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US Bombers in South China Sea Satisfy Southeast Asia by Needling China

A Boeing B-52 Stratofortress strategic bomber from the United States Air Force (USAF) Andersen Air Force Base in Guam performs a fly-past during an aerial display at the Singapore Airshow in Singapore February 14, 2012.

Recent U.S. bomber flights over the contested South China Sea could boost the security of Southeast Asian countries that claim the waterway as Washington’s planes help check any maritime expansion by the dispute’s major player, China.

Analysts believe the periodic B-52 bomber flyovers, including two last month, would give Brunei, Malaysia, the Philippines and Vietnam a layer of protection against Beijing, which is pressuring the maritime sovereignty claims of all four in the resource-rich South China Sea.

Stratofortress bomber aircraft “conducted operations” in the South China Sea and Indian Ocean September 23 and 25, the U.S. military’s Pacific Air Forces said in a statement last week. The B-52-model aircraft had set out from Guam for a “routine training mission,” the statement said.

“Southeast Asian claimant countries should feel encouraged and inspired by the flyovers, which demonstrates U.S. dedication and keenness on countering China’s behaviors in the region,” said Yun Sun, East Asia Program senior associate at the Stimson Center think tank in Washington.

China’s military protested the move last week as “provocative” and called for follow-up action.

Air and naval power

China claims about 90 percent of the sea as its own, giving it a lead in access to prized fisheries, fuel deposits and marine shipping lanes. The four Southeast Asian countries and Taiwan claim all or parts of the sea but cannot vie with China’s military might.

Washington, which does not claim the 3.5 million-square-kilometer sea, insists the South China Sea stay open to international navigation. The U.S. government periodically sends military aircraft in or around the sea, adding to passages of naval vessels called “freedom of navigation” or FONOP exercises.

In 2015, China protested two American B-52 bombers near the sea’s Spratly Islands as “a provocation that should be prevented,” Beijing’s official Xinhua News Agency said. In June, the U.S. Air Force flew two B-52s to the same place from a base in the Indian Ocean, the Air Force Times online reported then.

A U.S. Air Force B-52 bomber flies over Osan Air Base in Pyeongtaek, South Korea, Jan. 10, 2016. The bomber flew low over South Korea on Sunday, a show of force from the U.S. as a Cold War-style standoff deepened between ally Seoul and North Korea.
A U.S. Air Force B-52 bomber flies over Osan Air Base in Pyeongtaek, South Korea, Jan. 10, 2016. The bomber flew low over South Korea on Sunday, a show of force from the U.S. as a Cold War-style standoff deepened between ally Seoul and North Korea.

Washington is using the flights as a “pressure” tactic over the two-way trade dispute, said Alan Chong, associate professor at the S. Rajaratnam School of International Studies in Singapore. The U.S. government has placed import tariffs on $250 billion of Chinese goods this year, part of a campaign this year by President Donald Trump.

The U.S. bomber missions also warn China against over-militarizing the sea, he said.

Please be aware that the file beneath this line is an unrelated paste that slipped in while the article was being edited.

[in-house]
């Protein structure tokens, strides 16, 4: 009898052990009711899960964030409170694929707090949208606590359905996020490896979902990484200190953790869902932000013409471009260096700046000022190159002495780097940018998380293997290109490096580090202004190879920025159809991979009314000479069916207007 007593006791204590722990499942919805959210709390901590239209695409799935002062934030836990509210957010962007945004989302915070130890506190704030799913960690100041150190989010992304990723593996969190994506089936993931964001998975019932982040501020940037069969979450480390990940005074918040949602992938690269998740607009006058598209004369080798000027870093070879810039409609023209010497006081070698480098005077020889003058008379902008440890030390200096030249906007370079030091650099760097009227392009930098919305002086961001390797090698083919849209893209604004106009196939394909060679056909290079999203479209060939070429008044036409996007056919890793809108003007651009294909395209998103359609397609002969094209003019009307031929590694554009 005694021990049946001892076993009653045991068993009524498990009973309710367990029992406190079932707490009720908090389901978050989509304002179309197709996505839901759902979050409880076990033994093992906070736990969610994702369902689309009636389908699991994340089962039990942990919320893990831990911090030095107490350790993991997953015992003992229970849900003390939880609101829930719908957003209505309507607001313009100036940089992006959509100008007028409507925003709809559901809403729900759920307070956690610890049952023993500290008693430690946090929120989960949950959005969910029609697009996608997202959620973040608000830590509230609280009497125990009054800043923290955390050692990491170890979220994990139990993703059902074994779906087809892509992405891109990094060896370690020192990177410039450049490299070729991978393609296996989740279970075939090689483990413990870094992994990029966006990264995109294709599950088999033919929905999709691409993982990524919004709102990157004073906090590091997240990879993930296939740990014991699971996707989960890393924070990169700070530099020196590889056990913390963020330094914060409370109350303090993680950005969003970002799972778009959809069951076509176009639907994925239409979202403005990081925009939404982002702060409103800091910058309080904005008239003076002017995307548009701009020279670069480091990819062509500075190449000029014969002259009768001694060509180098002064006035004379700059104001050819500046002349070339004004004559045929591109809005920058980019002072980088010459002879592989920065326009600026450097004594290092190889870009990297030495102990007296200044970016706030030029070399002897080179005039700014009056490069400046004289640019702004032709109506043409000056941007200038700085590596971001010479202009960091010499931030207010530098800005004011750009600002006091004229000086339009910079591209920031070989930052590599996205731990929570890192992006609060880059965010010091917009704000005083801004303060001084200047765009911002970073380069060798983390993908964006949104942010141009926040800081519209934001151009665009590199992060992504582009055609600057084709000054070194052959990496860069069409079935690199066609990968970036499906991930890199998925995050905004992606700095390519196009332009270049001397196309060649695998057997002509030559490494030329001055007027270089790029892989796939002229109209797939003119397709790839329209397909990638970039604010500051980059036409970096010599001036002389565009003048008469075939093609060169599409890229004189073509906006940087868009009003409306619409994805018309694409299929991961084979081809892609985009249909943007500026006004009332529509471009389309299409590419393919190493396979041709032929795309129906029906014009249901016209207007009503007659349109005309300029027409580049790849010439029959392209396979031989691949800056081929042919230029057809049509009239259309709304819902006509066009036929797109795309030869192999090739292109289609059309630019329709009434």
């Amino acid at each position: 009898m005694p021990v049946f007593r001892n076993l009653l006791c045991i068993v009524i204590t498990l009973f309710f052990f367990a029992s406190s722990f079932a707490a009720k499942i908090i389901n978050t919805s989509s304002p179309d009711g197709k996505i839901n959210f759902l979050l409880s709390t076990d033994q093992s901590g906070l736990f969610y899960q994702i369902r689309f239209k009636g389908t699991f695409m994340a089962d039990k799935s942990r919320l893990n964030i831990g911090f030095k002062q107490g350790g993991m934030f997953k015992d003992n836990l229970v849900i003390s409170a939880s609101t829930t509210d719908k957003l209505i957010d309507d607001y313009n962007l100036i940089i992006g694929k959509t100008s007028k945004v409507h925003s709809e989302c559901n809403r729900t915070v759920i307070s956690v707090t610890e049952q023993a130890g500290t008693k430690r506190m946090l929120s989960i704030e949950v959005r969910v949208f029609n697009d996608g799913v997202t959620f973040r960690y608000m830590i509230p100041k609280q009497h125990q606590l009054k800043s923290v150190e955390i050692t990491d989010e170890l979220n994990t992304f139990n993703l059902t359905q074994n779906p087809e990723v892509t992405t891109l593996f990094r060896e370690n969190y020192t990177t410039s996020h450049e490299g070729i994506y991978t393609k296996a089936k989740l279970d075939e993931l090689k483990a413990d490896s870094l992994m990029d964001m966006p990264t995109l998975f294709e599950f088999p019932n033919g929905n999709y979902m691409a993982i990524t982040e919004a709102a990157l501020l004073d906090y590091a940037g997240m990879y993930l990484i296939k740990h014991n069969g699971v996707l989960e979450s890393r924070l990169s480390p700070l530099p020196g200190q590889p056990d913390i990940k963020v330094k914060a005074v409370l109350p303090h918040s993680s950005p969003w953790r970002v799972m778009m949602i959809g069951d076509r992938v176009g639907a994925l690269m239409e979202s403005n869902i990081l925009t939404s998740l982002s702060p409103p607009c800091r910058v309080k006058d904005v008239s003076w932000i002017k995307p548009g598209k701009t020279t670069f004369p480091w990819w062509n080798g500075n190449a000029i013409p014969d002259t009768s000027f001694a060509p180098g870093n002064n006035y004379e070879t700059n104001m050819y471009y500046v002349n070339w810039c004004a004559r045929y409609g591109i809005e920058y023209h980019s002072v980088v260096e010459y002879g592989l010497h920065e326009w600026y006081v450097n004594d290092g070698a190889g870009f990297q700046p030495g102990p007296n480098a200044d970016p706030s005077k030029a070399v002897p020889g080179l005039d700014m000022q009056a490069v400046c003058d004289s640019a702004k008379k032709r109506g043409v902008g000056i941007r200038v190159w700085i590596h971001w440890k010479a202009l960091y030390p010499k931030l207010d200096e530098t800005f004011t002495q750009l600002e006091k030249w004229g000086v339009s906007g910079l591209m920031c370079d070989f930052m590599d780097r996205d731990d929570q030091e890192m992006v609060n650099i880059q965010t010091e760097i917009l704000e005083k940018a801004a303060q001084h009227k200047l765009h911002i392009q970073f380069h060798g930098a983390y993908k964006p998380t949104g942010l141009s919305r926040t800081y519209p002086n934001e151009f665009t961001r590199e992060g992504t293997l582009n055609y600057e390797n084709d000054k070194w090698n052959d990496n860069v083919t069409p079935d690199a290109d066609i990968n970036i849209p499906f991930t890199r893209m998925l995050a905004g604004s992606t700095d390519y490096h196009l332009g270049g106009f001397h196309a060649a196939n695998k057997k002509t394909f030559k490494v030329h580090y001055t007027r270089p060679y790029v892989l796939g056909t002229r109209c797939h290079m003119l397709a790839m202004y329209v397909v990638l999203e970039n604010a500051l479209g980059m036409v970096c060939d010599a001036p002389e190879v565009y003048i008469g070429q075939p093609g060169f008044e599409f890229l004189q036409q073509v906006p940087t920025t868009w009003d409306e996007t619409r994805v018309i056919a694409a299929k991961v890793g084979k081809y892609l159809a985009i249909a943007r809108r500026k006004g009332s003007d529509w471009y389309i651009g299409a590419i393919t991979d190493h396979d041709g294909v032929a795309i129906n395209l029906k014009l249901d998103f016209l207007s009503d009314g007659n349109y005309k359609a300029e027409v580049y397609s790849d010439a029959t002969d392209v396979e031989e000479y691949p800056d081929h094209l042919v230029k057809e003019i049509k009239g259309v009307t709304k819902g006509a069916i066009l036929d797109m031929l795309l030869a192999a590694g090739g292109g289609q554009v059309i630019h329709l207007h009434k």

“It creates more maneuvering space for the Pentagon and by extension the Trump Administration,” Chong said. “And China, I think, will have to watch carefully. It’s a development I think most of Southeast Asia would welcome, even if they don’t openly admit it, because it’s a way of signaling to the Chinese that they should not militarize beyond what they have already done.”

Southeast Asia on defensive

Southeast Asian countries have tended to stay quiet as Beijing has placed missiles on islets, held naval drills and considered nuclear power stations. Those moves in the sea over the past year follow large-scale landfilling to make small islets ready for new infrastructure.

China also rejected a 2016 world arbitration court ruling, filed by the Philippines, against its legal basis for claiming the sea that stretches from Hong Kong to the island of Borneo. Beijing cites historical records to back its claim.

Some of the countries now accept aid from China, further muting any criticism. Vietnam is seeing an influx of Chinese tourists, while the Philippines is due to get billions of dollars in Chinese development aid.

Officials in the United States said earlier this year they want Vietnam to buy more U.S. weapons. In July, two U.S. ships and an aircraft carrier held joint exercises with the Philippines in the South China Sea.

Analysts say the U.S. military presence can deter China from taking more islets in the sea.

“These sorts of bomber flights, they are not exactly new, they have been carried out for quite some time, so in a way it is meant to impress upon not just to China, but also to the other potential actors around the area of the U.S. resolve to be present in that area,” said Collin Koh, maritime security research fellow at Nanyang Technological University in Singapore.

The U.S. Air Force will not roll back its B-52 flights and could increase them, Koh added.

Southeast Asian countries accept the U.S. military presence because they expect no conflict with the United States, said Jonathan Spangler, director of the South China Sea Think Tank in Taipei.

“Most claimants in the South China Sea feel less threatened by the U.S. military presence than the Chinese military presence, that’s for certain,” Spangler said. “As a result, the U.S. military presence can be reassuring relative to the Chinese military presence, which can be cause for unease.”